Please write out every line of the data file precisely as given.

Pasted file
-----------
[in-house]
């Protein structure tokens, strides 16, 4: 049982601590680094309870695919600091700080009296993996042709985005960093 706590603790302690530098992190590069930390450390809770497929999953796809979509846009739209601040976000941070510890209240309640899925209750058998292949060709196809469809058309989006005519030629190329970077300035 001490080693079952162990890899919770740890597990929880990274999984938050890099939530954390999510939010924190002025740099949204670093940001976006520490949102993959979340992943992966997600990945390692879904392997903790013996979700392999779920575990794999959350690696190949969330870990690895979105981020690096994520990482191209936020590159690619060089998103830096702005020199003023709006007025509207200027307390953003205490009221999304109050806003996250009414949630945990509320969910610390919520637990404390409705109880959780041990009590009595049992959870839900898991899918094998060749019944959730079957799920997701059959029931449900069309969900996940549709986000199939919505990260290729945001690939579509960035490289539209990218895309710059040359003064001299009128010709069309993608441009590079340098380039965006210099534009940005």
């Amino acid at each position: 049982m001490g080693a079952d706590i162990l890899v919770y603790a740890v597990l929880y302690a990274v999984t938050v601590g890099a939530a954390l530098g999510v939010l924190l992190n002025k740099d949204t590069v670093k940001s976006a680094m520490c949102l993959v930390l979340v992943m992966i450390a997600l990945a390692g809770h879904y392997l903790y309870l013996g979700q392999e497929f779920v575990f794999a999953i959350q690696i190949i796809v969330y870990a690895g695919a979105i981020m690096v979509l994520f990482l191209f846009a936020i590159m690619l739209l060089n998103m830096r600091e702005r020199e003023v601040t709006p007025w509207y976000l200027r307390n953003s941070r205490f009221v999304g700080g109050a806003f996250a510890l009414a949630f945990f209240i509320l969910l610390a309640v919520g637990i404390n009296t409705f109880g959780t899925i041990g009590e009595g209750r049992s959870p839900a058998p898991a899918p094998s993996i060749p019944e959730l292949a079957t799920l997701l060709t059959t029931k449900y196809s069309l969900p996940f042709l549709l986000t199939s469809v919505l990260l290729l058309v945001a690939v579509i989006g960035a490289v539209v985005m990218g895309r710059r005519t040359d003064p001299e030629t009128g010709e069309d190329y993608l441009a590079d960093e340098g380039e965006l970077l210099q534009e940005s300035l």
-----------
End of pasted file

[in-house]
């Protein structure tokens, strides 16, 4: 049982601590680094309870695919600091700080009296993996042709985005960093 706590603790302690530098992190590069930390450390809770497929999953796809979509846009739209601040976000941070510890209240309640899925209750058998292949060709196809469809058309989006005519030629190329970077300035 001490080693079952162990890899919770740890597990929880990274999984938050890099939530954390999510939010924190002025740099949204670093940001976006520490949102993959979340992943992966997600990945390692879904392997903790013996979700392999779920575990794999959350690696190949969330870990690895979105981020690096994520990482191209936020590159690619060089998103830096702005020199003023709006007025509207200027307390953003205490009221999304109050806003996250009414949630945990509320969910610390919520637990404390409705109880959780041990009590009595049992959870839900898991899918094998060749019944959730079957799920997701059959029931449900069309969900996940549709986000199939919505990260290729945001690939579509960035490289539209990218895309710059040359003064001299009128010709069309993608441009590079340098380039965006210099534009940005």
């Amino acid at each position: 049982m001490g080693a079952d706590i162990l890899v919770y603790a740890v597990l929880y302690a990274v999984t938050v601590g890099a939530a954390l530098g999510v939010l924190l992190n002025k740099d949204t590069v670093k940001s976006a680094m520490c949102l993959v930390l979340v992943m992966i450390a997600l990945a390692g809770h879904y392997l903790y309870l013996g979700q392999e497929f779920v575990f794999a999953i959350q690696i190949i796809v969330y870990a690895g695919a979105i981020m690096v979509l994520f990482l191209f846009a936020i590159m690619l739209l060089n998103m830096r600091e702005r020199e003023v601040t709006p007025w509207y976000l200027r307390n953003s941070r205490f009221v999304g700080g109050a806003f996250a510890l009414a949630f945990f209240i509320l969910l610390a309640v919520g637990i404390n009296t409705f109880g959780t899925i041990g009590e009595g209750r049992s959870p839900a058998p898991a899918p094998s993996i060749p019944e959730l292949a079957t799920l997701l060709t059959t029931k449900y196809s069309l969900p996940f042709l549709l986000t199939s469809v919505l990260l290729l058309v945001a690939v579509i989006g960035a490289v539209v985005m990218g895309r710059r005519t040359d003064p001299e030629t009128g010709e069309d190329y993608l441009a590079d960093e340098g380039e965006l970077l210099q534009e940005s300035l």